The working world has changed drastically over the last few years, with the days of job-for-life, 9-5 factory workers long gone. You are more likely to find freelancers working from coffee shops, part-time delivery drivers cycling along the road, or contractors who operate as their own limited company.

The world of work is so diverse that it’s even more important to make sure you get tax right for your particular solution. In this post, we are tackling the (sometimes thorny) subject of self-employment and what it means if you are also employed. We’ll cover:

  • Tax and employment law are different things
  • What are HMRC worried about?
  • What is self-employment?
  • Can you be self-employed and work for only one company?
  • A word about directors
  • Can you be both employed and self-employed by the same client?


Tax and employment law are different things

This is an important distinction, but one that is often not made clear. Surprisingly a person can be classed as employed (or a “worker”) for employment purposes but still be self-employed for taxation, such as in the famous case of Pimlico Plumbers. So, it is important to state that we are talking here about tax law here.

We could write a book about the differences and indeed, the area is so complex that there have been numerous cases which have, rather confusingly, found for both sides of the debate over the years.

The overall message has to be that you need to be really careful, and not take a view based on one case. Look at all of the circumstances of your situation even-handedly and of course, if you are unsure, take advice!

Why is my employment status so important?

Employers pay National Insurance Contributions (NICs) and pension contributions on the wages and salaries that they pay to their employees. The employees also pay tax and NI on what they earn.

If they use the services of a self-employed person, the business is able to avoid making these employer’s contributions by contracting with someone, rather than employing them.

Consequently, many employers took advantage of this distinction over the years. It’s why HRMC is wise to the idea, and introduced rules about disguised employment in order to tackle potential tax avoidance.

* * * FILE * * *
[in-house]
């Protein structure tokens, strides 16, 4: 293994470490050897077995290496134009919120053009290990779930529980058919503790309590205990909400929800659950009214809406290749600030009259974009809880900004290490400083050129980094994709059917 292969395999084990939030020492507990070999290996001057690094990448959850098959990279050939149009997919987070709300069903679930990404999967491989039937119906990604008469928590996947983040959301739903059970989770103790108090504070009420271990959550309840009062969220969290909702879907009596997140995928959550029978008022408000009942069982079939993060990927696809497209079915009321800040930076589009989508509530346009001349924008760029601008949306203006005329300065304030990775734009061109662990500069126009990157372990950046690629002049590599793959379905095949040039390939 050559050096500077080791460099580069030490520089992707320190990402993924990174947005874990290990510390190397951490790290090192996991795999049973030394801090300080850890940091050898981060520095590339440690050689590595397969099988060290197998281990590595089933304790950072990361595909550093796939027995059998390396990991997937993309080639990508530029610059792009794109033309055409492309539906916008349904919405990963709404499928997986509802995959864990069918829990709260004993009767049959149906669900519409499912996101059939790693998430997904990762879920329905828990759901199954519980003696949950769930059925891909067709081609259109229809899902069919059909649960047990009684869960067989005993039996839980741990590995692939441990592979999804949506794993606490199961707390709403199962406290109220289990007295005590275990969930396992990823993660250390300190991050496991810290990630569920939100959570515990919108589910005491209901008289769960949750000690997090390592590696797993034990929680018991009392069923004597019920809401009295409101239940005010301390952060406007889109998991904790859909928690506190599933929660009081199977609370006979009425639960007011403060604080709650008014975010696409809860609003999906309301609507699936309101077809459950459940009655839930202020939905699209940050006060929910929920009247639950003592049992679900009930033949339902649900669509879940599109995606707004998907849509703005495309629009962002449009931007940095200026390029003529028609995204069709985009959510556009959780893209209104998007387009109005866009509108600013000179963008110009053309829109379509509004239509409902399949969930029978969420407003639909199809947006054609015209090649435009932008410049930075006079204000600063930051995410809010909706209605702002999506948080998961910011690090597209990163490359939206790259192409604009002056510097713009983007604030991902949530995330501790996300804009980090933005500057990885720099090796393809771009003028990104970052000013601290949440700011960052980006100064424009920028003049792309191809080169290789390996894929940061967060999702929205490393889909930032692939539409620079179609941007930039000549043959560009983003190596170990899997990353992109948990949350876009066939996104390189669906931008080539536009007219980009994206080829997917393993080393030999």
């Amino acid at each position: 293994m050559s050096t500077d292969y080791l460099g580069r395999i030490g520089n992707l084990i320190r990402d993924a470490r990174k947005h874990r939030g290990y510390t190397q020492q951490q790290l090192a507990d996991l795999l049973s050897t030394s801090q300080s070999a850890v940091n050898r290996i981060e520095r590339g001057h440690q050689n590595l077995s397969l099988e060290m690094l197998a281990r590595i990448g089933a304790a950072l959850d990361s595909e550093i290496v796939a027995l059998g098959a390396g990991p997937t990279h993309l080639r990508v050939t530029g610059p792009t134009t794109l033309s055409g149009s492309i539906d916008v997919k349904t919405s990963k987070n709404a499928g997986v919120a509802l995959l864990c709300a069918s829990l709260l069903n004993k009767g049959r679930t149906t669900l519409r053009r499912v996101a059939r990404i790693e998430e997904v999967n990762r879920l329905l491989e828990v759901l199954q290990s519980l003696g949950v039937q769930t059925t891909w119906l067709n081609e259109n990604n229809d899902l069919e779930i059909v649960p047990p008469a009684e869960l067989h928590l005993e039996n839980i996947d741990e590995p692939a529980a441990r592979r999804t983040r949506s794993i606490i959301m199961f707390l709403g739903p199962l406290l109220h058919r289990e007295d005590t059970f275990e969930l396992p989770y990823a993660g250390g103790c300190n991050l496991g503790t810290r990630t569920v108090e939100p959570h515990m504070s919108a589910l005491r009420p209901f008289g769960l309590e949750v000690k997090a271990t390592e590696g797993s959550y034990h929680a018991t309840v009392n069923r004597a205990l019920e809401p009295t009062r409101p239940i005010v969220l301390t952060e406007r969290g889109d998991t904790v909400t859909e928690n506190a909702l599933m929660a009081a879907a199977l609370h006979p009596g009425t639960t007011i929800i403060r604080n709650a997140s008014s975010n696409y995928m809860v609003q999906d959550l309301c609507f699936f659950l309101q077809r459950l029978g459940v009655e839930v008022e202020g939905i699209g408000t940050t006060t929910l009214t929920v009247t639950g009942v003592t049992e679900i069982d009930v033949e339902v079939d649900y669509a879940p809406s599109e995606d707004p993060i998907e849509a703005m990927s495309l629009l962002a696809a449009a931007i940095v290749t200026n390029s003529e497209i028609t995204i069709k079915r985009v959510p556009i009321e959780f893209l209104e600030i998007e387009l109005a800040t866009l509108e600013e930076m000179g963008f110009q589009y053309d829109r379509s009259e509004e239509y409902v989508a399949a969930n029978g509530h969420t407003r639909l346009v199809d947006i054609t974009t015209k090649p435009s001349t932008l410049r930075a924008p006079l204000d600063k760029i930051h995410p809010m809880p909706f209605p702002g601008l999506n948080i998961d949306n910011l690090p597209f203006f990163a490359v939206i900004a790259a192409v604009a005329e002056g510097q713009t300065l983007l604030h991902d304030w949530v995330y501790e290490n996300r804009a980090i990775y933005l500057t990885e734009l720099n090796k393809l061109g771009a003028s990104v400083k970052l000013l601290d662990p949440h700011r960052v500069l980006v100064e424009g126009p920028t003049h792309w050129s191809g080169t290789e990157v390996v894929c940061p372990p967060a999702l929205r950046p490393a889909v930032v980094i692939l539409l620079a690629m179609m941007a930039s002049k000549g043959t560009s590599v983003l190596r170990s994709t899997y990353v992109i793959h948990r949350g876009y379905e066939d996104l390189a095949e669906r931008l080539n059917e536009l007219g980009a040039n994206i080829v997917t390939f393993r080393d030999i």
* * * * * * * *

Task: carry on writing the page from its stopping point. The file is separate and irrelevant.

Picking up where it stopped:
Essentially this follows the duck rule; if it walks like a duck and quacks like a duck, then it is probably a duck. If someone looks and acts like they are employed, then their employer should be paying national insurance!

What is self-employment?

Self-employment is where someone is working on their own behalf. They could have hundreds of customers or only a few but they will be working in their own business.

Typical features of self-employment from a tax point of view include:

  • The person has control of how they do their work
  • They insure themselves
  • They advertise or seek work rather than being presented with it
  • They provide their own equipment
  • They have to put things right at their own expense if they go wrong
  • They have no obligation to accept work
  • Their client has no obligation to offer them work

A self-employed person who works as a sole trader will submit a Self Assessment tax return each year and pay their own tax and NIC, rather than having an employer deduct them from their wages. They’re also responsible for their own pension and sick pay.


Can you be self-employed but only work for a single client?

Yes, you can, but you do need to be careful that what you’re doing isn’t actually ‘disguised employment’.

HMRC accepts that people might well be self-employed but work for one company at a time. For instance, if the person had just started out in self-employment and was actively seeking more clients, without the knowledge of their employer.